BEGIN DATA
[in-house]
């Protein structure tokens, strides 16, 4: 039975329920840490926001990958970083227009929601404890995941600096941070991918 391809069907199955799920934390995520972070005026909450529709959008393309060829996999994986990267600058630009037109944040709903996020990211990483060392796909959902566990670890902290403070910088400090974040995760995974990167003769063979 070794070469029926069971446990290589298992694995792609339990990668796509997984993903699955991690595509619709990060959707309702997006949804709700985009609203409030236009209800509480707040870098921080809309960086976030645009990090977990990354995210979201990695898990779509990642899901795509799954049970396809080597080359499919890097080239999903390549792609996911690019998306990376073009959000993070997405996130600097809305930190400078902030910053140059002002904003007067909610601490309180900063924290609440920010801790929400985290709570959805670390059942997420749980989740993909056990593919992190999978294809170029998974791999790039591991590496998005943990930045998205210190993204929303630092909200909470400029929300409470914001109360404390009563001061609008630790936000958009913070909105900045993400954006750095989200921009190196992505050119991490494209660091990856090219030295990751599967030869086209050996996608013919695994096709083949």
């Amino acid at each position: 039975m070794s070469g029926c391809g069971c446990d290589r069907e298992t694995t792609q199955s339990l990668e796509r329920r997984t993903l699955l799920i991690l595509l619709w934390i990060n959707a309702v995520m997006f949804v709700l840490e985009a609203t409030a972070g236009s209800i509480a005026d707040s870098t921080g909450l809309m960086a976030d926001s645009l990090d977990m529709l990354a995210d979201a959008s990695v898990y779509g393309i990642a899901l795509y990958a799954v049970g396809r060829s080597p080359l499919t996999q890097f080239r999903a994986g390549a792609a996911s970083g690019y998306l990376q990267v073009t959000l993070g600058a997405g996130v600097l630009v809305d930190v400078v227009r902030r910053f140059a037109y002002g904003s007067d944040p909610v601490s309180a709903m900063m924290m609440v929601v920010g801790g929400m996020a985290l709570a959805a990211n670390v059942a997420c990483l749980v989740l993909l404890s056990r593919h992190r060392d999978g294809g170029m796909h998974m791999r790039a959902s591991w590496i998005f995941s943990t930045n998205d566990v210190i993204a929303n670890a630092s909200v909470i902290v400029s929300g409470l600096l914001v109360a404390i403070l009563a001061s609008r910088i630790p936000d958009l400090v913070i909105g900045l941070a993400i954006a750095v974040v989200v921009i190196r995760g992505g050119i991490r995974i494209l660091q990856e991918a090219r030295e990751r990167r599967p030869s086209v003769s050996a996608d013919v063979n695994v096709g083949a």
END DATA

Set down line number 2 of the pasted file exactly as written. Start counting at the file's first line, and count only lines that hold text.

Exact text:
């Protein structure tokens, strides 16, 4: 039975329920840490926001990958970083227009929601404890995941600096941070991918 391809069907199955799920934390995520972070005026909450529709959008393309060829996999994986990267600058630009037109944040709903996020990211990483060392796909959902566990670890902290403070910088400090974040995760995974990167003769063979 070794070469029926069971446990290589298992694995792609339990990668796509997984993903699955991690595509619709990060959707309702997006949804709700985009609203409030236009209800509480707040870098921080809309960086976030645009990090977990990354995210979201990695898990779509990642899901795509799954049970396809080597080359499919890097080239999903390549792609996911690019998306990376073009959000993070997405996130600097809305930190400078902030910053140059002002904003007067909610601490309180900063924290609440920010801790929400985290709570959805670390059942997420749980989740993909056990593919992190999978294809170029998974791999790039591991590496998005943990930045998205210190993204929303630092909200909470400029929300409470914001109360404390009563001061609008630790936000958009913070909105900045993400954006750095989200921009190196992505050119991490494209660091990856090219030295990751599967030869086209050996996608013919695994096709083949």